When one of your co-creators posted on social media about the impetus behind the group she received a small amount of backlash. Can you tell us about what occurred and how you dealt with it?
I was shocked and honestly angry at how the negative people refused to try to understand why Melanin Ravers exists or why the representation for diversity of ravers is so important. They didn’t want to hear it. We all stood up for her and defended her for speaking her mind and stating facts on such an argumentative subject.
Many will erroneously say groups like Melanin Ravers divide the community but lack the understanding of why it’s important for groups like this to exist. What do you do to combat this thinking?
We aren’t here to divide or come off as the superior race. Melanin Ravers is a platform for our beautiful black ravers to have a chance to be seen, connect with others and feel belonged. With every negative comment, we just educated on why this page exists. It is our safe space and such a needed platform.
The beginnings of the electronic music scene came from the black, brown, and LGBT (marginalized groups) nightclubs in the Chicago and Detroit areas yet many don’t seem to know this history. How do you feel the community can do a better job at teaching new members of the scene about its origins?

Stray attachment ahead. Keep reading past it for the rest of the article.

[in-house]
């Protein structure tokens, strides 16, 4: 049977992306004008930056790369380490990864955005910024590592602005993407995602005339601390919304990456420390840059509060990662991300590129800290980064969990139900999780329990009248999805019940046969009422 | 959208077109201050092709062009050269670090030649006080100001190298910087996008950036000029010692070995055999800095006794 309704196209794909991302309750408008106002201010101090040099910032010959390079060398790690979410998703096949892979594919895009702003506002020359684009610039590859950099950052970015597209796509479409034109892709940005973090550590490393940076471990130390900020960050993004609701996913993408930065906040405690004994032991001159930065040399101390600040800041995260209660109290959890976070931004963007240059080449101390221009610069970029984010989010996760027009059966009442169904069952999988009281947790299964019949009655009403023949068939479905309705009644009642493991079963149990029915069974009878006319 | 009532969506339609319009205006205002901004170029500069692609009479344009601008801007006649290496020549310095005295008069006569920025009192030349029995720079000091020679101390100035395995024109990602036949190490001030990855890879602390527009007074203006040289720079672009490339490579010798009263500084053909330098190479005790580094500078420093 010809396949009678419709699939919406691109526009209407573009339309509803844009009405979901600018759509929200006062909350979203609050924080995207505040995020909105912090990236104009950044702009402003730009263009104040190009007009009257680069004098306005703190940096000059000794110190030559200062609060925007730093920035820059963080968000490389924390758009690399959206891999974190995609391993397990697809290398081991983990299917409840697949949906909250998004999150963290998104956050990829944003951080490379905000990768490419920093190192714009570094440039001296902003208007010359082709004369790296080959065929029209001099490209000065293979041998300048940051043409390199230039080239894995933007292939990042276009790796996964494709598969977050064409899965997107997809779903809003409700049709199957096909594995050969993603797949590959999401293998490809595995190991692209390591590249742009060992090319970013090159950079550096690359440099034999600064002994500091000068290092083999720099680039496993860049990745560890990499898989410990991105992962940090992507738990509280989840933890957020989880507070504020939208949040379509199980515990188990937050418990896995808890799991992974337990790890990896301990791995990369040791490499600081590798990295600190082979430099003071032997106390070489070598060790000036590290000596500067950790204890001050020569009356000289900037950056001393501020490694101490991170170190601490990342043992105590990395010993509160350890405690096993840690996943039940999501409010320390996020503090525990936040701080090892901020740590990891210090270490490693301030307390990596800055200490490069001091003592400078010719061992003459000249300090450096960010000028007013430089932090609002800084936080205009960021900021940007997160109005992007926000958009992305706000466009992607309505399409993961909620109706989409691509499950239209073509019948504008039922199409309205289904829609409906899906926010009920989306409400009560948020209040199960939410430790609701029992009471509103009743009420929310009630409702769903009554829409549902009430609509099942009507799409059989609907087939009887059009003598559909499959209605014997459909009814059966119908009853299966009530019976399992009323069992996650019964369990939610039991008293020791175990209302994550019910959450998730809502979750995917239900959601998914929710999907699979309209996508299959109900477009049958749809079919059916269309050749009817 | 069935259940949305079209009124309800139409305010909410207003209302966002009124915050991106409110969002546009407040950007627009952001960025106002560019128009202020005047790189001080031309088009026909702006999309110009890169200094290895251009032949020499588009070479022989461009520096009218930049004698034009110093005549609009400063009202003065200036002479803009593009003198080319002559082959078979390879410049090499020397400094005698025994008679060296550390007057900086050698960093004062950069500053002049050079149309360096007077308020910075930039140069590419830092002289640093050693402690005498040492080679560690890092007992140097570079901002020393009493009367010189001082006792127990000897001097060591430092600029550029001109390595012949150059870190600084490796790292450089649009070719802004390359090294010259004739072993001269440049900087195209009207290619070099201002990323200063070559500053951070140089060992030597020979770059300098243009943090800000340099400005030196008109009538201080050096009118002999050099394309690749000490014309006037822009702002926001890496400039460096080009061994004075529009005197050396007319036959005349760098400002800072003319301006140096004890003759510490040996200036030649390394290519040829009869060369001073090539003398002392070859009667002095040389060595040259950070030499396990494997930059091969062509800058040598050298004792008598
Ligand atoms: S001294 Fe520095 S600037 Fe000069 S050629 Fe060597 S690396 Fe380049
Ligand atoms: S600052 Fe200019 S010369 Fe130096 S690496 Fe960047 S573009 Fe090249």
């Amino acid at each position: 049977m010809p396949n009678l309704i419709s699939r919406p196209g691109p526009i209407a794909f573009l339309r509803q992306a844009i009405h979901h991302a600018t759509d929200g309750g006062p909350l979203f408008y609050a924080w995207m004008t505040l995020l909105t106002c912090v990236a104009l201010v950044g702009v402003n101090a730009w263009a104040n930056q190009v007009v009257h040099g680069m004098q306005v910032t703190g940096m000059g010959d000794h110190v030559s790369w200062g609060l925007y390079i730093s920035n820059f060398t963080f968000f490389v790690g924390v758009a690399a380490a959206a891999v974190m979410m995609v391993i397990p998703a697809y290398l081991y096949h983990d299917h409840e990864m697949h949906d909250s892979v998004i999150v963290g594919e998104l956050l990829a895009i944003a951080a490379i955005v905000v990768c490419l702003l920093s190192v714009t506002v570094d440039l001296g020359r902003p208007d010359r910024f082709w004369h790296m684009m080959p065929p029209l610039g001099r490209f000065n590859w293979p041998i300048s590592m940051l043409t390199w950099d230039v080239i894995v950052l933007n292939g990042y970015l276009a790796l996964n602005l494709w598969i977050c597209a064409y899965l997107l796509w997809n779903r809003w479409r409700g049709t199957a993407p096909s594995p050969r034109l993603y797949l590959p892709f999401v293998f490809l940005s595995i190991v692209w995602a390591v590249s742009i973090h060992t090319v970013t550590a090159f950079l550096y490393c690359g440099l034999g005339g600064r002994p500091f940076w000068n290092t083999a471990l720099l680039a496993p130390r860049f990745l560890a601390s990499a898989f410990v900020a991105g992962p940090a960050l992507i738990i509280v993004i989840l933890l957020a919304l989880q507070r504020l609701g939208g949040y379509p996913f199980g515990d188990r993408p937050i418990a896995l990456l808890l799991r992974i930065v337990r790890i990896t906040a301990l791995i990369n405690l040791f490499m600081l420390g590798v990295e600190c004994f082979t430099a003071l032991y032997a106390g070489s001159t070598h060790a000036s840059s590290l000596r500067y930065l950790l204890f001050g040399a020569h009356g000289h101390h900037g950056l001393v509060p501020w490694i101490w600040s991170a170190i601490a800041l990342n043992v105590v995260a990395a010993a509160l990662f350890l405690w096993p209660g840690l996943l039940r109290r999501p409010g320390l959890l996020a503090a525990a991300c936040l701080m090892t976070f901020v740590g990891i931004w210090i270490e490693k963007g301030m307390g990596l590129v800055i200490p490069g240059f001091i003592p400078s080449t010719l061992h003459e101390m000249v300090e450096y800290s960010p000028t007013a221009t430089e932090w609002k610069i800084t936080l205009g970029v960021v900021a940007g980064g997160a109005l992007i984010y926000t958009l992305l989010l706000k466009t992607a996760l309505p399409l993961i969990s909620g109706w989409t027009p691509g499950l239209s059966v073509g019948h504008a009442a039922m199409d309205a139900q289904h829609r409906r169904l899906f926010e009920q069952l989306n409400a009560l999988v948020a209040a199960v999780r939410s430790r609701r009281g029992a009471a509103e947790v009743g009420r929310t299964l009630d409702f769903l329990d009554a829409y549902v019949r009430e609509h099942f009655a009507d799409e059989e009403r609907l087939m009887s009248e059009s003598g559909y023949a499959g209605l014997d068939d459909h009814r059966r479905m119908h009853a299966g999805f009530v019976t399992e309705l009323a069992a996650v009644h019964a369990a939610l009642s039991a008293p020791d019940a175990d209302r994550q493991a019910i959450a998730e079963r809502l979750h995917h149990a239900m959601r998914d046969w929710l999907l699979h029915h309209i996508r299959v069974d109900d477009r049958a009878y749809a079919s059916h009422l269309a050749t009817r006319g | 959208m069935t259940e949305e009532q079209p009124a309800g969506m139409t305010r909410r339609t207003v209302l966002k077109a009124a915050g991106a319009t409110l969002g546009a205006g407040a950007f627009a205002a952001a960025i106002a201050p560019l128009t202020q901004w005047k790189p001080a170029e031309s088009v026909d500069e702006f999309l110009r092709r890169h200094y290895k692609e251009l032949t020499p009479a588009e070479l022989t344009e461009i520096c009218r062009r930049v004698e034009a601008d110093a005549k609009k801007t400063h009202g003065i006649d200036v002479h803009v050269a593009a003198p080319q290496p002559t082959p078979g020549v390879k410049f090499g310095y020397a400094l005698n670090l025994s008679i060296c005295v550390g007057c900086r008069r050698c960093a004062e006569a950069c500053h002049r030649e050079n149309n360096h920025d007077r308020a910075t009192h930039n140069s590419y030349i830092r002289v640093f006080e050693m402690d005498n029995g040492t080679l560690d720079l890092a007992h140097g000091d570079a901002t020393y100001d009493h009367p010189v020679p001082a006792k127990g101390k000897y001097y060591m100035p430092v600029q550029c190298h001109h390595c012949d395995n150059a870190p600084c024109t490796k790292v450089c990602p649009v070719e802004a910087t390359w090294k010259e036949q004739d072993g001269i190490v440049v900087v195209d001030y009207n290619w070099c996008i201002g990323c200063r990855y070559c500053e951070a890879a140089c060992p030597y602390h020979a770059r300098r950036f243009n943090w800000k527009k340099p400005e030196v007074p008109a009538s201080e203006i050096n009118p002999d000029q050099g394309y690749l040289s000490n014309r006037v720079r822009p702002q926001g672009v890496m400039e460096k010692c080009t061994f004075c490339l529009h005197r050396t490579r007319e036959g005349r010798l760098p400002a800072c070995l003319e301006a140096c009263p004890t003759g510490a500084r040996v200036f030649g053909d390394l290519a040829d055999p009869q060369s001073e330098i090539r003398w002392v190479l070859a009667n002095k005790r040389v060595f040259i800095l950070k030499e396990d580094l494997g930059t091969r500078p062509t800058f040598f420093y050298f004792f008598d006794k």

I feel as though just sharing the history of EDM and letting it be known where it started and how it got to where we are today. If it wasn’t for the beautiful people in the LGBT community we wouldn’t be headbanging and shuffling to the music today. We actually shared a few Black DJs for Black History Month, most of which were the founding fathers of the EDM culture.
Can you share at least one memorable story that has come out of cresting Melanin ravers?
I can honestly say our first meetups during EDC Las Vegas 2019. To meet and rave with the ones who have been following and supporting made it all worth creating Melanin Ravers.
You have already begun expanding your range by supporting and highlighting black-owned rave and rave adjacent companies, In what additional areas would you like to delve into?
We would love to get into the media world such as various styles of interviews, rave photography, music highlights of mixes and songs from black DJs and producers, and merch. The big goal is to one day hold a Melanin Ravers fest!
At what other events or festivals will you be attending for the remainder of this year and how can like-minded ravers find you onsite?
We will be attending Bass Canyon, Electric Zoo, EDC Orlando, Escape, Freaky Deaky, and Dreamstate SoCal for now with local shows in the mix. We promote our meetups and post what we are wearing in hopes people will find us or spot us during the events.
Is there anything else you’d like to add about yourself for our readers?
I strive to continuously provide a place for my fellow ravers to be seen and heard. I am a tough and positive human being that will support those who need to be supported. EDM has helped me through some dark days and if I can help bring positivity and love in any way I can, I will do it. Thank you for all the support.